While there’s been a lot of concern in federal health reform about the public health insurance option, I am more concerned with the possible scaling back of affordability subsidies. Partially because of concern for the size of the number, and partially because some don’t want to have to raise the needed revenues, there is talk in the Senate and even in the White House about to make the bill cost less, from about $1 trillion over 10 years to about $700 million.
The cost of the bill is for the subsidies and assistance to low- and moderate-income families to afford health coverage. Do they do enough? Former LA Times Sacramento reporter Jordan Rau at Kaiser Health News reports on this issue with some real examples, no doubt informed by his experience reporting on the California attempt at health reform in 2007-8, as that was the core issue here: what is affordable?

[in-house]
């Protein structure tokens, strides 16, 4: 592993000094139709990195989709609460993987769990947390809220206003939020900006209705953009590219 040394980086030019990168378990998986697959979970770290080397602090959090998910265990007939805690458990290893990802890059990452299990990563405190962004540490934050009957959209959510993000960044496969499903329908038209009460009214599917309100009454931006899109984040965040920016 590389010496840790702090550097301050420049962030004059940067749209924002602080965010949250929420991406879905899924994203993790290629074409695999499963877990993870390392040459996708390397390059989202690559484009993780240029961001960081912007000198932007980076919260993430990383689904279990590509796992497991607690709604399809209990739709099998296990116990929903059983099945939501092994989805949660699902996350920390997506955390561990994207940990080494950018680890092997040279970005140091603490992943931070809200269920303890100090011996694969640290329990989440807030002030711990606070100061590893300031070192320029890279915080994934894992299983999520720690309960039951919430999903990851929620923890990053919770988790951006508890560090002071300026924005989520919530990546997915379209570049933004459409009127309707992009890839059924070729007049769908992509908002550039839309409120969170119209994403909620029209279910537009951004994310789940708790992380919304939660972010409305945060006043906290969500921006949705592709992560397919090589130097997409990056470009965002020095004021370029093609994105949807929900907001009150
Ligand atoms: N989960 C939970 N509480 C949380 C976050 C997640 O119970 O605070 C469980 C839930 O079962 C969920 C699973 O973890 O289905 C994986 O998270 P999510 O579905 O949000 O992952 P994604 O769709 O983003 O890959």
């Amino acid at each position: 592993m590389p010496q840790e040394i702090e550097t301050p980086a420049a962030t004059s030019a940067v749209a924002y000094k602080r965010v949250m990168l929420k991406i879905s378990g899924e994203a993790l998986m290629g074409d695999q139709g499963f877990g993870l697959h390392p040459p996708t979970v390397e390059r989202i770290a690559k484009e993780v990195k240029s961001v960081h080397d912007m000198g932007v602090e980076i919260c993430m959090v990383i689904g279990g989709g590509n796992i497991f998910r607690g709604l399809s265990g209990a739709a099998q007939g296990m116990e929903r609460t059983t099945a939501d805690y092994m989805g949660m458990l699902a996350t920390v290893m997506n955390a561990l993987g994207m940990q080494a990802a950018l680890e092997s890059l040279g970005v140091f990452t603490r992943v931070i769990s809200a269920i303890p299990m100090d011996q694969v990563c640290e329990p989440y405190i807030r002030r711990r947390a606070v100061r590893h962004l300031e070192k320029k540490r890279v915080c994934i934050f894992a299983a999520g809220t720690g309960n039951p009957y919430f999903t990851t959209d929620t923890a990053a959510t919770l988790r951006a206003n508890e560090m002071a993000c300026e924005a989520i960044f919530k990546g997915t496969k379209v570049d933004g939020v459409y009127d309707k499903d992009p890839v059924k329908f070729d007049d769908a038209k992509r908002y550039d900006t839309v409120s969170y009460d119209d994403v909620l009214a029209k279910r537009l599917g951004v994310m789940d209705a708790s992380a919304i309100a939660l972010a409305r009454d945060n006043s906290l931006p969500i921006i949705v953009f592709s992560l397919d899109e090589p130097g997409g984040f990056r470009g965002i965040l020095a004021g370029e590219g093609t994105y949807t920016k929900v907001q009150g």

However appealing it sounds, scaling the cost of the bill back is to make low- and moderate-income families pay more in premiums and/or out-of-pocket costs, or get less in terms of benefits. For many, it will still be an improvement over the current status quo, where people struggle to makes ends meet, or simply go uninsured and fully exposed to medical debt and bankruptcy. But as Ezra Klein at the Washington Post indicates, if the bill is scaled back too much, the reform collapses.
Affordability was the issue in *the* key issue in the California debate, it is *the* issue now.